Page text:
Breaking the Mold: Hannah May

March 27, 2019

By Kent DeMerchant

Aroostook CountyHannah May is currently enrolled in the Structural Welding program at NMCC.  Her family moved from Arizona to the Houlton area when she was younger.

Hannah remembers growing up as a typical young girl who participated in band and chorus at school with no idea she would eventually be training to become a welder. Her pathway to the trades started at the Region Two School of Applied Technology in Houlton.  During high school, she signed up to participate in the Culinary Arts course just to do something different.  When she found the course was full she decided last minute to try welding.  Although she did not expect to like it, she was still interested in trying something new.  This was her first exposure to the welding trade and she found it to be a great experience. Her instructor, Richard Mitchell, was a great support to her and helped her learn some valuable new skills.  Before she left Region Two, she completed her OSHA 30 certification a requirement for her current Structural Welding program. Region Two gave her the exposure and experience to welding that led to a love of the trade.

Hannah is attending her second semester at NMCC and will graduate in May.  She chose NMCC because it was close to home and an affordable option for her career.  The low cost of tuition is a good return on Hannah’s investment in her education. According to O*NET Online, the median wage for welders in Maine is $48,250.00 per year. O*NET also projects 190 open welding positions in Maine between the years 2016-2026.  These numbers are encouraging to any welding student who wants to work in Maine.

Hannah enjoys her class and lab work and says she gets a lot of hands-on practice along with significant one-on-one instruction from her instructor, Rick Taggett.  When she first started this class, she was concerned how others perceived her ability to do the work, because she is female. However, she soon proved her abilities in the lab by the work she was producing.  Now she feels confident in her abilities and feels other students respect her for what she can do.  Hannah believes her ability to be patient and her fine motor skills are assets to her welding career.

Although the Houlton area is close enough to commute, Hannah chose to live on campus.  She likes the atmosphere and independence she gets on campus.  Instead of commuting two hours a day, she is a short walk to all of her classes.  On weekends, she is only about an hour from her home if she chooses.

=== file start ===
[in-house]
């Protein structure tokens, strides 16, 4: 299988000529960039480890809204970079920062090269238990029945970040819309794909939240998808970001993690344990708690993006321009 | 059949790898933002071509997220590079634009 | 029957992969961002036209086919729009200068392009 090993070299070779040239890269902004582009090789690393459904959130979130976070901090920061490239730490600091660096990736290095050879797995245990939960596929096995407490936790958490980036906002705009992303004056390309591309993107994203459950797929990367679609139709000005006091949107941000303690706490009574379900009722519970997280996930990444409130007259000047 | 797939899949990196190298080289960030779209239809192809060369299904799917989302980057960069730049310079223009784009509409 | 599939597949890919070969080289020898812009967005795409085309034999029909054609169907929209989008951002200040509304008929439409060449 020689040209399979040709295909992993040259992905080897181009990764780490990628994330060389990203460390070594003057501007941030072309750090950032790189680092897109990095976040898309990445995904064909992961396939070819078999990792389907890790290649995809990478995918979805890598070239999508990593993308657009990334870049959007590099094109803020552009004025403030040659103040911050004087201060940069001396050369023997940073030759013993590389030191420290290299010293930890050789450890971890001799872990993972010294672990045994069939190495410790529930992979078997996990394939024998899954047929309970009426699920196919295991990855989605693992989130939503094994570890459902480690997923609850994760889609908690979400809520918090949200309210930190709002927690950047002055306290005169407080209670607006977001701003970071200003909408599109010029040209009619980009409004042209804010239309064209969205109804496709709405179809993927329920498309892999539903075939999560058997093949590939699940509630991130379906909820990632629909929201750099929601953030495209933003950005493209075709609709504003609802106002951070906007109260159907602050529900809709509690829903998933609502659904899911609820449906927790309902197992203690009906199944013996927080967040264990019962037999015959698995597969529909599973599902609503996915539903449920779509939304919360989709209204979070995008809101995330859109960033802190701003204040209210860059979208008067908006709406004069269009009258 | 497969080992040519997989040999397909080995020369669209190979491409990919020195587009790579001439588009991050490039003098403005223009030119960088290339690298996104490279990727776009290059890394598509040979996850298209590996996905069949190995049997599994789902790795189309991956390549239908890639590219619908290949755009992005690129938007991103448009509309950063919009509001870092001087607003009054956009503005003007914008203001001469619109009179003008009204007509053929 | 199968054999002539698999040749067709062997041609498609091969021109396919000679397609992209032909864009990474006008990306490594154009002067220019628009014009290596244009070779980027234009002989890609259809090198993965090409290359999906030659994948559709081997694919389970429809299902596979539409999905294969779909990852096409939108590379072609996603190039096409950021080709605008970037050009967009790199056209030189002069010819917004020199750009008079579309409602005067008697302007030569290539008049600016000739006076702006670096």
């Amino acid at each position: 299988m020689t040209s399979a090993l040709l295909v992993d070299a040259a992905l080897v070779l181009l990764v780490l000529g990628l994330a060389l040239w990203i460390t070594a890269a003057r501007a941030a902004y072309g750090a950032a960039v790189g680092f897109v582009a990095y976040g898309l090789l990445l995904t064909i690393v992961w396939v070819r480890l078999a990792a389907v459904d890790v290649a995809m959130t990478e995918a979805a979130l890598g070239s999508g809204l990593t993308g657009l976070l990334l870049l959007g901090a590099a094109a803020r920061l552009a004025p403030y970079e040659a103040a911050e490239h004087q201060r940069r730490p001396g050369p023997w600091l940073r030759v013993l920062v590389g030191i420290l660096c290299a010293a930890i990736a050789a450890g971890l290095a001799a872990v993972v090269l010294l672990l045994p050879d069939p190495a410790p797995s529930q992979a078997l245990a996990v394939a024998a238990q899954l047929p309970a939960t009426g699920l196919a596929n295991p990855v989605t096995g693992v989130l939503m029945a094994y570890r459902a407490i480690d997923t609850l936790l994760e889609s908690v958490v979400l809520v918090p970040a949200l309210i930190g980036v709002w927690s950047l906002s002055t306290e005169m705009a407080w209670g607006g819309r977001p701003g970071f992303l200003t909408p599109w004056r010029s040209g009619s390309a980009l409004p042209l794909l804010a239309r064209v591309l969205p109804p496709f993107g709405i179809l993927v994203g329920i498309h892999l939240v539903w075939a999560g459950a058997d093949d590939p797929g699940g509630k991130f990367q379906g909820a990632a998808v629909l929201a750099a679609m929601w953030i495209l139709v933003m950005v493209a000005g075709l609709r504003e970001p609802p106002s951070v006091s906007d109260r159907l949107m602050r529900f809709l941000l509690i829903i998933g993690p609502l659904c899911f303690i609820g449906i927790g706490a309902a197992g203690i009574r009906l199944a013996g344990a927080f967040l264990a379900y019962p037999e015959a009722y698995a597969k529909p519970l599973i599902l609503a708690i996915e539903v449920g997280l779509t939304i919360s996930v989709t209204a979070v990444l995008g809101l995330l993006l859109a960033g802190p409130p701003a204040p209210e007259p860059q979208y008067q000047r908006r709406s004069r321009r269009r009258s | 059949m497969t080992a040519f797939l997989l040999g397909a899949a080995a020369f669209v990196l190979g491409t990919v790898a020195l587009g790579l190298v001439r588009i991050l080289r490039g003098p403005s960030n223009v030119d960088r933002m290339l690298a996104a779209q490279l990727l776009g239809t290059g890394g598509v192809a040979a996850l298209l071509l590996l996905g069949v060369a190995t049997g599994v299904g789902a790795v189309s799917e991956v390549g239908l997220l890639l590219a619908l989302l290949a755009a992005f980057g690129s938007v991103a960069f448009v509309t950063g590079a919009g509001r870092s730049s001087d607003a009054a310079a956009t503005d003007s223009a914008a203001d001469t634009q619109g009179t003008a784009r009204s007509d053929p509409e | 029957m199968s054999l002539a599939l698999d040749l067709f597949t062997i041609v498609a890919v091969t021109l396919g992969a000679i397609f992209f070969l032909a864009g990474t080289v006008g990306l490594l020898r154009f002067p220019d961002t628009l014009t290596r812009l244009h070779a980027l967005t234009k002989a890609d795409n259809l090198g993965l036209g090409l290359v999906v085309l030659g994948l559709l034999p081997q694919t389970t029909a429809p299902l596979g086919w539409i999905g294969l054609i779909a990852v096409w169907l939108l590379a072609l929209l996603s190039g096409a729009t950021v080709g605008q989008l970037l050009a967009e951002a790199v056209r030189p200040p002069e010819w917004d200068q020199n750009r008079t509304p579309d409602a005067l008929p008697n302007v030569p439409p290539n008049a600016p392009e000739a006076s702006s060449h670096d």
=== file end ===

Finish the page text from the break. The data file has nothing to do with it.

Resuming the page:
After graduation, Hannah is looking to apply to jobs with companies who specifically hire welders and possibly take part in the apprenticeship program through the WANTO grant administered by ACAP. Hannah’s long term dream is to have her own forge and incorporate blacksmithing, welding and art. She is always interested in doing something different or something no one else is doing. This desire to do something different or unique is a big part of why she got her start in welding.

It can be intimidating for a young lady to consider a career in a trade, but not impossible.  Hannah is an example of a person who has considered and invested time and money in a trade that is based on her interests and abilities and not her gender.

Taking gender out of the equation when considering a career opens up a lot of opportunities for both men and women.  Hannah has not limited herself to careers based on gender stereotypes.

She has a positive outlook on her career choice and is putting all her effort into welding.  It is very clear she is enjoying this process.

Hannah encourages any student to consider a nontraditional career.  In her words, “Just try it.”  It can be intimidating to consider a career that does not fit specific gender stereotypes but a good place to start is the local tech centers such as Region Two School of Applied Technology.  There are four Tech. Centers in Aroostook County that can be your first step toward a career in the trades.  Hannah took that step!  It did not cost her anything! She received a credit to graduate high school and also earned a credit that applied to her college course of study.  By the time Hannah started to invest her money in training at NMCC, she was confident in her career choice and is having a successful college experience.  Her future is looking very promising.


Hannah May is half way through her Structural Welding Certificate Program at NMCC.

 Hannah demonstrates her welding skills in the welding lab at NMCC. 



Quick Facts:

Welders, Cutters, and Welder Fitters

Job Duties

Weld Components in flat, vertical, or overhead positions.  Lay out, position, align and secure parts and assemblies prior to assembly, using straightedges, combination squares, calipers and rulers.

Skills Needed

Operate welding equipment. Have the ability to keep your hand and arm steady while moving your arm or while holding your arm in one position.

2017 National Average Pay

$19.35/hour; $40,240/year

Job Outlook 2016-2026

5% to 9%


Source: O’NET Online (2017)

NMCC 2017 at Graduate Success Rate (Employed, Cont. Education, or both):